My Big Fat Greek Wedding, a movie derived from the comedy routines of Nia Vardalos, opened in the US on 22 April, 2002. It had cost a mere $5m to make. A year later, it had grossed $241m at the American box office. It had done £13m in the UK, and performed just as well in many other countries. This is good. At the same time, in July 2003, there was consternation and then legal dispute as the "official accounting" for the project reported that it had losses of $20m.
That is not good. That is weird, and likely to rekindle old suspicions over the accounting methods of the picture business. It has been remarked on before, all too often, that movies apparently playing to large audiences, and regularly reporting big numbers, still somehow could not get into that profit where the makers of the film might get back some real money. I don't know the contractual details on My Big Fat Greek Wedding, and this is not the time for trying to establish them. But I'll tell you one thing about this small, independent picture - it had 10 people who were producers, executive producers or co-producers (including Tom Hanks and his wife, Rita Wilson, who did a lot to bring the project to the screen).
Lets' sketch out the story of an independent producer on a much smaller picture: it cost $1m, and it grossed $100m. This movie is the dreamchild of A, the venture on which he was prepared to sacrifice anything, if it could be made. He got his wish.
A realised that he had no chance of fulfilling his dream without development money. So B put up $50,000, enough for A to devote himself to searching for the real money. B was prepared to kiss that money goodbye - so he argued that 15 per cent of the producer's revenue (if it ever existed) was fair. After all, 15 per cent is what agents charge.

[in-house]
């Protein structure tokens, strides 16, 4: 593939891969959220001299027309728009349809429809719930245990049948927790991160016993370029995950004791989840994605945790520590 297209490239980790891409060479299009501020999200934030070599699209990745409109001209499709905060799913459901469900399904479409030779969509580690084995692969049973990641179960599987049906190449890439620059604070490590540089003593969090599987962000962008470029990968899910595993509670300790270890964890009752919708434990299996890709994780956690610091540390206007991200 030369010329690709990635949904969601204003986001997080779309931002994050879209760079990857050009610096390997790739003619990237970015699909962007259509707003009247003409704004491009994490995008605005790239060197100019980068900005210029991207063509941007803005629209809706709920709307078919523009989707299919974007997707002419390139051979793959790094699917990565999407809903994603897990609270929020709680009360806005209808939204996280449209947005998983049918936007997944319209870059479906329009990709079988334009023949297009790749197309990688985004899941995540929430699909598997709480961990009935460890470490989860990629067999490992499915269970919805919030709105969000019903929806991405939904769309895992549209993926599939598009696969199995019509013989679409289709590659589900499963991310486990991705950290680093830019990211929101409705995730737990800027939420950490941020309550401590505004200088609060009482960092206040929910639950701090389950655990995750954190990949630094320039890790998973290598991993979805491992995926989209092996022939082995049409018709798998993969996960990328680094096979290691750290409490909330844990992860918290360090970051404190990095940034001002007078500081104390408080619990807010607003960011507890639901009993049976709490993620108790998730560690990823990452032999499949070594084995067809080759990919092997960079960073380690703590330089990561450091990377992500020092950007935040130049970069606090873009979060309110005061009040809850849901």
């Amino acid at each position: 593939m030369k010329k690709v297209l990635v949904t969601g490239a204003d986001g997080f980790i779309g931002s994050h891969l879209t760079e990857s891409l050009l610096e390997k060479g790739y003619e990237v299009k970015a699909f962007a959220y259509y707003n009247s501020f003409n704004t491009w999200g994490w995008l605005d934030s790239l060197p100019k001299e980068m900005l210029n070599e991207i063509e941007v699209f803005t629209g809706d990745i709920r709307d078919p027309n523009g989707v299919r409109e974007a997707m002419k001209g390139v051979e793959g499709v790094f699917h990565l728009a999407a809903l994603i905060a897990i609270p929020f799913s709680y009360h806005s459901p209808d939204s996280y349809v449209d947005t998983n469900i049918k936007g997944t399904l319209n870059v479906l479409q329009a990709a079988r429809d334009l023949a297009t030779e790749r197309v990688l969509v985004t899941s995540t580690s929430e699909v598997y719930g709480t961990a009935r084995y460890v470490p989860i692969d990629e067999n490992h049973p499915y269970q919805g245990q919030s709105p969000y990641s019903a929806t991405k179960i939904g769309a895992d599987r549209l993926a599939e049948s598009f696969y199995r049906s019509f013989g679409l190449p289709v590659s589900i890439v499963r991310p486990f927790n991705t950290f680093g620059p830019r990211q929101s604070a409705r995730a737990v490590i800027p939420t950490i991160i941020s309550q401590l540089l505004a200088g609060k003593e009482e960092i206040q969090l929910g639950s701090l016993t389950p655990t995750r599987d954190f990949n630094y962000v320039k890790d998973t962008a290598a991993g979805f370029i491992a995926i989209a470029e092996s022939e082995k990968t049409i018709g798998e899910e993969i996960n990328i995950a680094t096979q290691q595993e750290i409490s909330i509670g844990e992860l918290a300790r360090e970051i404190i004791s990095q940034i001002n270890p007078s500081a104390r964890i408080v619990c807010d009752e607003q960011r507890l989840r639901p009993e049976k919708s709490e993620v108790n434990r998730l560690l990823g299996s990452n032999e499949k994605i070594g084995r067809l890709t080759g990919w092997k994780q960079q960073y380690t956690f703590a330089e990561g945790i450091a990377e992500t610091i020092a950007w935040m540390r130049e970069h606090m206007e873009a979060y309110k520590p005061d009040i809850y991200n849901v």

A then found C and D who liked the script and said they would put in $100,000 (if the picture could be shot in Canada). In return, they only asked for 20 per cent of the producer's profits. And so the process builds. We don't need to do A to J, but I will say that there was this actress who could turn the deal with a distributor (and H was owed by the actress - don't ask). Then F made a crucial introduction to G (this was the turning point) - it was only a dinner party - but F asked for 3.5 per cent of the gross, first dollar.
"That's a lot," said A.
"Listen," said F. "I know G. You need G. The dinner is on my plastic. All I'm asking is points off the gross. There's no gross, I don't see a dime. Do you want your picture made?"
So, eventually the picture got made, but the distributor was startled when they heard that F had the first 3.5 per cent of the gross, so they put the distribution fee at 47.5 per cent.
A was never that good at maths, and he was desperate to make this picture. With the result that he never quite realised that he could be in trouble if it was made. Because he had actually dealt away 112.5 per cent of his profits. The more the picture made, the more he'd be in debt. So he made a deal with a lawyer, Z, who advanced him $2m at prime plus 13.5 per cent. This has enabled A to move to Los Angeles - where he can really operate. But the rental on his office/ house is $10,000 a month. And the divorce settlement (you remember that actress) is going to hit him hard. A got a nomination on the picture, but he is in a lot of trouble.
You see, he thought he was making a picture - whereas he was really making deals.
I daresay on My Big Fat Greek Wedding that things will work out. With foreign income and video, plus the publicity of the suit, as time goes by a little money is going to show. After all, this kind of investment doesn't pay off immediately. Returns get confirmed slowly. Profits are paid later still. Then there could be a withholding because of law suits pending. Actually, it's not unknown for A - eventually - to settle for a nice flat sum, payable in 90 days, if he'll just relinquish all claims and rights and undertake not to talk to the press. And sometimes an A sees the sense of taking the lump sum and moving on.
In other words, the picture business is a cash operation, and cash is funny - it can drain out through holes you never knew existed. Just look at the sign for per cent - that's two holes already.Reuse content